The swirling dirt, noise of heavy machinery and images of a crumbling outfield wall were a comforting feeling for UAB baseball coach Casey Dunn last week as he met with a couple of media members to discuss the beginning of the Young Memorial Field transformation.

The first step is the installation of a synthetic grass field and replacing the outfield wall with a brand new pro-padded wall. The field has been torn up for a couple of weeks while the wall began to come down last week.

Sights and sounds of progress are a good thing.

“I’m really excited, this is the first step as we try to enhance the facilities here at Young Memorial,” Dunn said. “That’s kind of the best thing about it, is it’s truly the first step.”

Dunn said UAB will use the Shaw Sport Turf surface that is utilized in major league baseball by three organizations. The project was made possible thanks to a lead donation of $1.45 million by Gerald and Nicki Kennedy. Gerald is a former UAB baseball player.

“It’s going to be interesting to see,” Dunn said. “We truly have what is the best out there - same turf, same manufacturer, same installer that did the Texas Rangers, the Marlins, the Diamondbacks. It’s actually the only turf that’s approved by the Major League Players Association. It will have as a true of a hop as you can get. I think that’s what’s going to be interesting to see. It should play as close to grass and dirt as you can simulate. We're looking forward to it.”

Rubber pellets are placed underneath the infield and outfield areas. In the areas that would be dirt, they use a nutshell to get the same feel as the dirt on the natural surface fields.

“Most of the artificial surfaces we play on are slower than the natural surfaces we play on, because of the amount of rubber,” Dunn said. “Using the nutshell, instead of rubber, which compacts a little more, gets firmer, so the ball will play more true, a little faster. A lot of turf fields, there is not a big transition from the green to the brown. With us, I think you will see a little more of a transition when it gets to the skin area of the field.”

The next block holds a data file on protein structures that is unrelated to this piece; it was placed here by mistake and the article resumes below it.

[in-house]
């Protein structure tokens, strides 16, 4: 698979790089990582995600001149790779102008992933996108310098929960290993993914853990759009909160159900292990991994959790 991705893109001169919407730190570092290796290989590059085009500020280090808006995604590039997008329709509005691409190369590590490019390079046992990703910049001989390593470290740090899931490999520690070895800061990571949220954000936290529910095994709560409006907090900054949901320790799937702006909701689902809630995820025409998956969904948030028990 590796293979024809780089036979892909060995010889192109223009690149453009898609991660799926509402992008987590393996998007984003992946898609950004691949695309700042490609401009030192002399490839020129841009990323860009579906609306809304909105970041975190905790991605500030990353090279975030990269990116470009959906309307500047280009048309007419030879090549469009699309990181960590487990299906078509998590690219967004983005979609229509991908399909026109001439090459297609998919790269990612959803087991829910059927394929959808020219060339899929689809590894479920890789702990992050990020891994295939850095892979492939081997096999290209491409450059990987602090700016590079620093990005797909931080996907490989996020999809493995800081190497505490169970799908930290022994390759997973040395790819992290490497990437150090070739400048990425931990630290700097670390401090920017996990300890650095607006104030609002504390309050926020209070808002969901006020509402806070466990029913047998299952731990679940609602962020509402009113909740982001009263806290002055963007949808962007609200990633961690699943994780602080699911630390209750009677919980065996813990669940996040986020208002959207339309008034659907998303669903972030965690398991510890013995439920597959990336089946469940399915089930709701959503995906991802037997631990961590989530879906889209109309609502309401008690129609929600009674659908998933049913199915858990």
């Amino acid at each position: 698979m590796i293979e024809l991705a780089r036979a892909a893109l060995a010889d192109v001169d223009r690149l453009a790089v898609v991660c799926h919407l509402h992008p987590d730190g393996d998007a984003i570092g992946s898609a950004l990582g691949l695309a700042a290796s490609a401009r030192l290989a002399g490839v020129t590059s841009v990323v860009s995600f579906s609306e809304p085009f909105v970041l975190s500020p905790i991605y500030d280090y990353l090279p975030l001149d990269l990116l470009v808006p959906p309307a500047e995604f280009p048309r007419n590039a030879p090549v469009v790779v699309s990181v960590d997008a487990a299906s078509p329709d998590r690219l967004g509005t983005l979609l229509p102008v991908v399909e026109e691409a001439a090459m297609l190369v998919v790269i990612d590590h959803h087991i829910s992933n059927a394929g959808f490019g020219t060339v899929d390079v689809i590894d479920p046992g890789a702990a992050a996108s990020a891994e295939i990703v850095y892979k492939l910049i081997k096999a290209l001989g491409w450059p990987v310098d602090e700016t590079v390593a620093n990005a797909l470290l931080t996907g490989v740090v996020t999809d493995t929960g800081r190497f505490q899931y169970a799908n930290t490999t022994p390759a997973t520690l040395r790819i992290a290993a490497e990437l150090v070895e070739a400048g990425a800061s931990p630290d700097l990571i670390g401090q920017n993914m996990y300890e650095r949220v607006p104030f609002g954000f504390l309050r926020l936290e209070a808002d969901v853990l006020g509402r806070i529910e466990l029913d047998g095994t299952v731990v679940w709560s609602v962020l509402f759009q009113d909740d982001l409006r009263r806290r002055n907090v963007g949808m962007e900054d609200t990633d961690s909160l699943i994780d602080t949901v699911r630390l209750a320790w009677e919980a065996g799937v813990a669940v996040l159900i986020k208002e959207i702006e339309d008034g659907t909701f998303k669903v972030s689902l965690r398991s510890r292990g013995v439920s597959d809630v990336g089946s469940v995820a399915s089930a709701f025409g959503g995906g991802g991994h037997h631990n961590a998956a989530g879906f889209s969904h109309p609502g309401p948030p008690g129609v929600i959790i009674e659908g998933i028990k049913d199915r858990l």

Speaking of transition, Dunn is doing what he can to get his players used to playing on the synthetic turf field. They are unable to practice at Young Memorial Field, obviously, so the Blazers play intrasquad games and work out three days a week at the turf facility at the Hoover Met. The other two days, the Blazers used the hitting cage and bullpens at Young Memorial Field and also get some fundamental work and ground balls on the outside field at the UAB football facility.

That schedule has allowed them to get work in without much inconvenience.

“When you go over to Hoover, you got multiple fields you can spread out on,” Dunn said. “It’s almost like being like a spring training. While it’s a hassle to drive back and forth, once you’re there it’s better than what we have here, because we have more fields and can spread out more.”

Dunn said the project is supposed to be done by January, which would allow them to get practice sessions in before the season begins. Maintenance between the synthetic surface and the regular surface is “night and day,” according to Dunn.

“There are still things you have to do on an artificial field,” Dunn said. “We’ll still have to work the mound and the plate areas – [they’re] heavy use areas, those will have to be reworked regularly. But it’s not every day, it’s of an every-two-weeks kind of a maintenance program.”

The Blazers were 31-25 in Dunn’s first season at the helm of the program. It was the most wins by a coach in his first season at UAB and the most wins overall since 2015. UAB also played in the C-USA Tournament for the first time since 2018.

His second team has a lot of work ahead, but Dunn likes what he sees thus far.

“I think our guys have done a good job of building off of year one, as we come into our second year here,” Dunn said. “We got a good mixture of new guys that are returners. I think those guys have kind of molded well together. It’s been an enjoyable fall. We’ll see what it leads to come springtime.”

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